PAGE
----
By: Derek Dong
In the upcoming RSA security conference in March in San Francisco, the NSA is looking to release a free, reverse engineering tool for the public. The software, titled “GHIDRA”, works as a disassembler. A disassembler is a piece of software that is able to break down executable files into assembly code that humans are able to interpret and analyze. The NSA had already been working on this piece of technology for nearly a decade, starting all the way back in the early 2000s. It was mostly used by other agencies to analyze malware and other pieces of suspicious software.
Although the existence of GHIDRA was never a state secret, Wikileaks confirmed its existence in the March 2017 leak of internal CIA documents entitled “Vault7”. The leak confirmed that the CIA did indeed have access to this tool. According to wikileaks, GHIDRA is coded in Java, has a graphical interface, and is able to work on Mac, Windows, and Linux. GHIDRA has the ability to analyze binaries for all major operating systems, as well as having the option for the user to change the software itself to add or remove features.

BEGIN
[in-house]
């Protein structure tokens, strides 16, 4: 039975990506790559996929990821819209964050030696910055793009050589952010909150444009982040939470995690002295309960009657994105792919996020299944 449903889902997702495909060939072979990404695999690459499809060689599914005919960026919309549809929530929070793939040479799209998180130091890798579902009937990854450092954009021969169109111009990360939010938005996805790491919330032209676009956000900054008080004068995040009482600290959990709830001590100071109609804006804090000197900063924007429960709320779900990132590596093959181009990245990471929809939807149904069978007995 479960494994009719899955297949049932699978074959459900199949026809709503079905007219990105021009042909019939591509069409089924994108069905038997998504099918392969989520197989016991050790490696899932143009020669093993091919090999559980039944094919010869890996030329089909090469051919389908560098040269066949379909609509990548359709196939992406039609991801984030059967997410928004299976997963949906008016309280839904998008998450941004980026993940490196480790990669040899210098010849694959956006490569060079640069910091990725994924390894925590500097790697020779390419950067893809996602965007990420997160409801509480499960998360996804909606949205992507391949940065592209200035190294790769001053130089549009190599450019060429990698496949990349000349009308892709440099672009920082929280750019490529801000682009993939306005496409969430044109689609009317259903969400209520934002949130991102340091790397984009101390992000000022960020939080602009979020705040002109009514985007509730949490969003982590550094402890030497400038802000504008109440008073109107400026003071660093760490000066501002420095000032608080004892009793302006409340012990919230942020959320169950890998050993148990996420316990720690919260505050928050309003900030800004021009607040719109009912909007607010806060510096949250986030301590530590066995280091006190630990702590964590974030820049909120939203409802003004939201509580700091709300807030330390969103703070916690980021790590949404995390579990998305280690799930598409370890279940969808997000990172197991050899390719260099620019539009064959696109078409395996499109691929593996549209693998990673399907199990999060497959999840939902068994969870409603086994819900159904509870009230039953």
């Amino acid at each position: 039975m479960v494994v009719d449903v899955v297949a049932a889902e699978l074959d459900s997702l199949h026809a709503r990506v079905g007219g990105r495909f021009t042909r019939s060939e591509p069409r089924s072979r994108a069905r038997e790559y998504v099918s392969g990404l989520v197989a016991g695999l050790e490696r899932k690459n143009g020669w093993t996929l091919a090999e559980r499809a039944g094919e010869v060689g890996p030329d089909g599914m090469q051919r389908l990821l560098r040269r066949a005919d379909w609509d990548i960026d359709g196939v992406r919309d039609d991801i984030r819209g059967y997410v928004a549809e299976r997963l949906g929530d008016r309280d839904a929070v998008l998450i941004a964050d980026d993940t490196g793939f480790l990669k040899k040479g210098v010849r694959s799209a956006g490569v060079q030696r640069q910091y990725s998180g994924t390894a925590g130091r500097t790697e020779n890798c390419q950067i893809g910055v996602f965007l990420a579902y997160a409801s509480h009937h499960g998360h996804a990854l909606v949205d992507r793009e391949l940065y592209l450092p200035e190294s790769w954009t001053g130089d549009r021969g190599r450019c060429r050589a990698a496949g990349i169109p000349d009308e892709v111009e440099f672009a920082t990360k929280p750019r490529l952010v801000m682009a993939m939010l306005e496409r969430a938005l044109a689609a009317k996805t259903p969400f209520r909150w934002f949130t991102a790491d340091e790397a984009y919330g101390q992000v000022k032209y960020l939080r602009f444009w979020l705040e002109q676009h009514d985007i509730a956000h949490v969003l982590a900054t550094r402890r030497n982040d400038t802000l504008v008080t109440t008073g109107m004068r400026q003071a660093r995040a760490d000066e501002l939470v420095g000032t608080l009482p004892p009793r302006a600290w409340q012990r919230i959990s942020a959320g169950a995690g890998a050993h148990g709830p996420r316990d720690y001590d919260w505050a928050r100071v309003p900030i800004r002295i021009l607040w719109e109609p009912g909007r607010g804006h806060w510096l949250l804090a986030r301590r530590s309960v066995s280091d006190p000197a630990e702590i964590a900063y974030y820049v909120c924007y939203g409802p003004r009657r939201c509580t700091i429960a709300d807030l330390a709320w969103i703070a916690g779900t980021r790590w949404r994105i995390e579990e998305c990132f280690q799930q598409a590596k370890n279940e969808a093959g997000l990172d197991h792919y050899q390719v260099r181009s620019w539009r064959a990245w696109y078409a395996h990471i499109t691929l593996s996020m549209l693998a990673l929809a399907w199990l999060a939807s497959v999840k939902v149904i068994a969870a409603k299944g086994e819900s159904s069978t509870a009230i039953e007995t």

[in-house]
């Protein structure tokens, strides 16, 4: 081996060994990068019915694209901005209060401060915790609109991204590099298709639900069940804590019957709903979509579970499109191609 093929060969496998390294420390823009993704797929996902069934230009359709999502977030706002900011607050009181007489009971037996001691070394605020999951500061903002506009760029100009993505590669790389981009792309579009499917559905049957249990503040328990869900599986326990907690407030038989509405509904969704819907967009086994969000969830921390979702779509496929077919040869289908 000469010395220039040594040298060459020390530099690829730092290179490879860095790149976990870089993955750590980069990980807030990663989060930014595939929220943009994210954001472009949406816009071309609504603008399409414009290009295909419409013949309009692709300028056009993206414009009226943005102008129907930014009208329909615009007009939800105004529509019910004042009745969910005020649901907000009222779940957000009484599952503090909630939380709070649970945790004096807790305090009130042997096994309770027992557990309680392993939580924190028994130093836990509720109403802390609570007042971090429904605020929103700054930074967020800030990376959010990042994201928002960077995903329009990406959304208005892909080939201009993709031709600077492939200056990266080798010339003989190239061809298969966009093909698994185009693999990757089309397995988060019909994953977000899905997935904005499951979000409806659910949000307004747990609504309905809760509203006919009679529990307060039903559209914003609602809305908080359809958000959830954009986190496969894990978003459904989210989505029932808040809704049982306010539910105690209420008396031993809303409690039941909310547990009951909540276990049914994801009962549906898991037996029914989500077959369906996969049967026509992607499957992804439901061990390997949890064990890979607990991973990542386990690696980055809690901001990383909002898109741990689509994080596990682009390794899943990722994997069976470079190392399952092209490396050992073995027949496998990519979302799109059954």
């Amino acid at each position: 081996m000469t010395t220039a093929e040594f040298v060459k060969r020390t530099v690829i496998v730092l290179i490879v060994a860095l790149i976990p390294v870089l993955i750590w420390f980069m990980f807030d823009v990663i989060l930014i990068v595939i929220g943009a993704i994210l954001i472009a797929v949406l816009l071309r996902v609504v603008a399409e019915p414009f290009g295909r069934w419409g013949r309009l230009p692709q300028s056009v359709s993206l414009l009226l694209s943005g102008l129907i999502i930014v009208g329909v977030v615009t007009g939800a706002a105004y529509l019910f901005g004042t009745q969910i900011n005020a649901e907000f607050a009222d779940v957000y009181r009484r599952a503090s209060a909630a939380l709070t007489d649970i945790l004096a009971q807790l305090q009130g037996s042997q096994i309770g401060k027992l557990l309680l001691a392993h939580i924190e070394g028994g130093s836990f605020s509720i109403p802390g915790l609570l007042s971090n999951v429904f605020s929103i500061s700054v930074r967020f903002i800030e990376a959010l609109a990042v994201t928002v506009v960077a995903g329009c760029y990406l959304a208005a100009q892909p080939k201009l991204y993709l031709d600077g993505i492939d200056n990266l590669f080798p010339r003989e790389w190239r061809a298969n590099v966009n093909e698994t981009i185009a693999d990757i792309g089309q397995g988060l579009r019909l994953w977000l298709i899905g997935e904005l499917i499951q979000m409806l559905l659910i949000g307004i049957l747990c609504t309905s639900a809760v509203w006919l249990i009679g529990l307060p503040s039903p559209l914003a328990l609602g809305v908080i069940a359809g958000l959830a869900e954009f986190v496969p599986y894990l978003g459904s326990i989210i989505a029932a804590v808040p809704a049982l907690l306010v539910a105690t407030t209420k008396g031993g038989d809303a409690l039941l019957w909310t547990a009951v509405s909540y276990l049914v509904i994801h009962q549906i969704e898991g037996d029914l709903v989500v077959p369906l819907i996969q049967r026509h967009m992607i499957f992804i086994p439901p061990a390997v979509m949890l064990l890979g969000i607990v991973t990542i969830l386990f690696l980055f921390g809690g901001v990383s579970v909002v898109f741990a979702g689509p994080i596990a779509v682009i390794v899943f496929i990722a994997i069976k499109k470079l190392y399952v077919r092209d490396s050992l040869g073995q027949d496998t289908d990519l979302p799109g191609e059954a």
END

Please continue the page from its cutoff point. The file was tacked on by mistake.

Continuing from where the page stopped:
Some have compared GHIDRA to another piece of reverse engineering software available to the public, IDA. Most users have said that GHIDRA is actually slower and more buggier than its counterpart, but unlike IDA, it is completely free. The purpose of the NSA open sourcing this piece of software is likely to help it catch up to IDA and benefit from all the other positives from the open source communities, like free maintenance and contributions.
At the RSA conference on March 5, the agency is expected to demo this piece of technology, and release it shortly thereafter. It will be publicly available on the NSA’s github account.